Dark-Eyed Junco (Junco hyemalis)
The Dark-eyed Junco or the Junco hyemalis is 5.25 to 6 inches, or 14 to 16 cm, in length and has a pinkish, conical bill and white outer tail feathers. The wingspan is 7 to 10 inches, or 18 to 25 cm, in length and it weighs 18 to 30 grams. The Dark-eyed Junco varies in coloring depending on its geographical location. Before, the various forms of the Junco were considered to be separate species but now they are considered to be all the same.
The White-winged Junco has a medium gray head and upper body, with a pure white belly and wing bars. The female and the young birds are a browner looking colour to the male, as described above. The White-Winged junco breeds from Montana to Nebraska.
The Oregon Junco on the other hand has a dark gray head and breast with a brown back and wings. The females and young differ in that their colour is duller then the male. This variety of the bird breeds from Alaska to California.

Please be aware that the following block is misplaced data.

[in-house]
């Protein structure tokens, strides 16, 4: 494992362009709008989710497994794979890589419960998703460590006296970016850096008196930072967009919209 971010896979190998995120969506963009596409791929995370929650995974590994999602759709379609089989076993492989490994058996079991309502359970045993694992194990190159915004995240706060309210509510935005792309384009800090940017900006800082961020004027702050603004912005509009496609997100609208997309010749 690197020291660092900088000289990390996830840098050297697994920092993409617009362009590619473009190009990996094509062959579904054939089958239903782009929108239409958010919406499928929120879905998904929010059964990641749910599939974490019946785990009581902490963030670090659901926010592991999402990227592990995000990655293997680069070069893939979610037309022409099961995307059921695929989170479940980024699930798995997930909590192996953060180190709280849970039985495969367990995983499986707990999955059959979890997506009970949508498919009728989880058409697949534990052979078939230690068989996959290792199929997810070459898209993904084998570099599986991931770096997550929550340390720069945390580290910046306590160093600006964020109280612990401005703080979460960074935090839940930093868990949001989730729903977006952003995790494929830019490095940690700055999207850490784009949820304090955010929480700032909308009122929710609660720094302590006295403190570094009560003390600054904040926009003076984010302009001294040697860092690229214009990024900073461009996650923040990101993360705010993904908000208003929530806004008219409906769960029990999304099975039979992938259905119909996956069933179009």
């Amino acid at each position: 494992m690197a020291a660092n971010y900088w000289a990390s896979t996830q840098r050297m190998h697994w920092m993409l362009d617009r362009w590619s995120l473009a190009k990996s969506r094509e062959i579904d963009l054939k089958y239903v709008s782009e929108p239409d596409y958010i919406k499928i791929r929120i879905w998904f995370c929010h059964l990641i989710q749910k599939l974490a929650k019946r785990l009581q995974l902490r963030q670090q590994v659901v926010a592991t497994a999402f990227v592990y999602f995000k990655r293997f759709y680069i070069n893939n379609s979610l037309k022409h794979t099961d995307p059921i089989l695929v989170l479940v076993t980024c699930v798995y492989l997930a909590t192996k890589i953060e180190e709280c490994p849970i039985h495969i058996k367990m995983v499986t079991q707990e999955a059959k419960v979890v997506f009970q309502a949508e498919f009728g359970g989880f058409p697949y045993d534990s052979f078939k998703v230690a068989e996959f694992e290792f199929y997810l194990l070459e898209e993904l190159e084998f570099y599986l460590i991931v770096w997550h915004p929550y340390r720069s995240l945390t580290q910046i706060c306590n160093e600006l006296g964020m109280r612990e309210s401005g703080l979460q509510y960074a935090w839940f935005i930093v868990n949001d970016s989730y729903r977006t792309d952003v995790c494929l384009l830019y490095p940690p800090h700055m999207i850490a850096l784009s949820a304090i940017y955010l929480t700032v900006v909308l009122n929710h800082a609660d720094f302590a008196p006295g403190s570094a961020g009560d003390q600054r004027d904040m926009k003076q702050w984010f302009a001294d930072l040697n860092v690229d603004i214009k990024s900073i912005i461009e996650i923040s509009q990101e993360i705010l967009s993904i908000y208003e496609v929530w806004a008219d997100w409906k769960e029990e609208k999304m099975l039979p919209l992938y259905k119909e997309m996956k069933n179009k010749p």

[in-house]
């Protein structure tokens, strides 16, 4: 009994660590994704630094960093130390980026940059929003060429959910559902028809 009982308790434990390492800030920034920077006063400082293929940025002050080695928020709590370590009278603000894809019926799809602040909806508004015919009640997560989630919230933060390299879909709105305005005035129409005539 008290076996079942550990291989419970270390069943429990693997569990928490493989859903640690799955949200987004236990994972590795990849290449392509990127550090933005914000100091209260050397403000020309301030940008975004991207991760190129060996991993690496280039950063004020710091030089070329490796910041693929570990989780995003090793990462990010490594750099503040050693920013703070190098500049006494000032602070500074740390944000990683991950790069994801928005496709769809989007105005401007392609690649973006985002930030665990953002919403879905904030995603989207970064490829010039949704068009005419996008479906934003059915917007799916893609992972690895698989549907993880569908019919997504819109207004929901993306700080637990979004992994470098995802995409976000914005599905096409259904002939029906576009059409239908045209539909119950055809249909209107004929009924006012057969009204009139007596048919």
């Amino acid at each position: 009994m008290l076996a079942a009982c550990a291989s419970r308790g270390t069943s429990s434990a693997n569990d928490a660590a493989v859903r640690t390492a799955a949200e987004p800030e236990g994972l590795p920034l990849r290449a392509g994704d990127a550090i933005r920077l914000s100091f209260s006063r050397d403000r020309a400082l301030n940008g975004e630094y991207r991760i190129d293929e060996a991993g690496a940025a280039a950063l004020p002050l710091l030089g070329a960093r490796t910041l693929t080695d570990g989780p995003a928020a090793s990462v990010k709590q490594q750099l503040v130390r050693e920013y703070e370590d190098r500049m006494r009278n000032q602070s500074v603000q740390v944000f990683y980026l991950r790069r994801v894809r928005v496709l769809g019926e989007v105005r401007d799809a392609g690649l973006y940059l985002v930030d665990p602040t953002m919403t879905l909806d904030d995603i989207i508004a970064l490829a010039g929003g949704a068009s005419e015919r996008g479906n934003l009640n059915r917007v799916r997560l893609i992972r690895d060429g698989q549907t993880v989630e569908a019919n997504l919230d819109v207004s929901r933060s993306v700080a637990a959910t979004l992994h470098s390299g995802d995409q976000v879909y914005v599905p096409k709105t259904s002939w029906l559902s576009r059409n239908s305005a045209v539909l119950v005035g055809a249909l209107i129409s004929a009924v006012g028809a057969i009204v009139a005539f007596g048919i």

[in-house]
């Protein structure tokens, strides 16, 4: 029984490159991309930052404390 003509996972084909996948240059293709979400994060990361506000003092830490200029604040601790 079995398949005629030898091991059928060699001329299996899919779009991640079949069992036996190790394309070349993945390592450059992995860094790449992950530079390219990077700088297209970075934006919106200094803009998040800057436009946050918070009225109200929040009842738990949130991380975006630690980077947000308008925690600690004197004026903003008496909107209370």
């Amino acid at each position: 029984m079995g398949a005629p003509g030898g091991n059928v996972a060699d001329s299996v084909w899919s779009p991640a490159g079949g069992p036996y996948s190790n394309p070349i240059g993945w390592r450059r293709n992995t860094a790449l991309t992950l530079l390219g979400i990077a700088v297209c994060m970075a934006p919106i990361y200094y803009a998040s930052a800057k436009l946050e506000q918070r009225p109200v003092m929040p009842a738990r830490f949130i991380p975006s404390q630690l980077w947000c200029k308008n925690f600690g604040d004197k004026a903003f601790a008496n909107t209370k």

The Slate-coloured Junco is similar to the Oregon Junco in that it also has a dark gray head and upper body and a white belly. The females and young are also browner than the male. The Slate-coloured junco breeds in eastern United States and Canada.
The Pink-sided Junco name comes from the bird’s pinkish flanks. The Junco has a medium gray head and breast and dark lores. The Junco’s back and wings are brown and its belly is white in colour. Like the other varieties, the female and the immature birds are browner in colour then the male. This variety of the Junco breeds from Alberta to Idaho.
The last of the varieties is the Gray-headed Junco, which breeds in the Rocky Mountains. It has a medium gray plumage, which is paler in colour on the belly. The back is a rusty colour, the lores are dark and occasionally the Gray-headed junco has a dark upper mandible.
Other species that are similar in appearance to the Dark-eyed Junco is the local southeastern Arizona, Yellow-eyed Junco, and the difference being the dark eyes. The Black-chinned Sparrow is also similar in colour. It has a streaked back with brown wings but doesn’t have white feathers in its tail. This common small sparrow is widespread and is seen often as a winter visitor at all the bird feeders.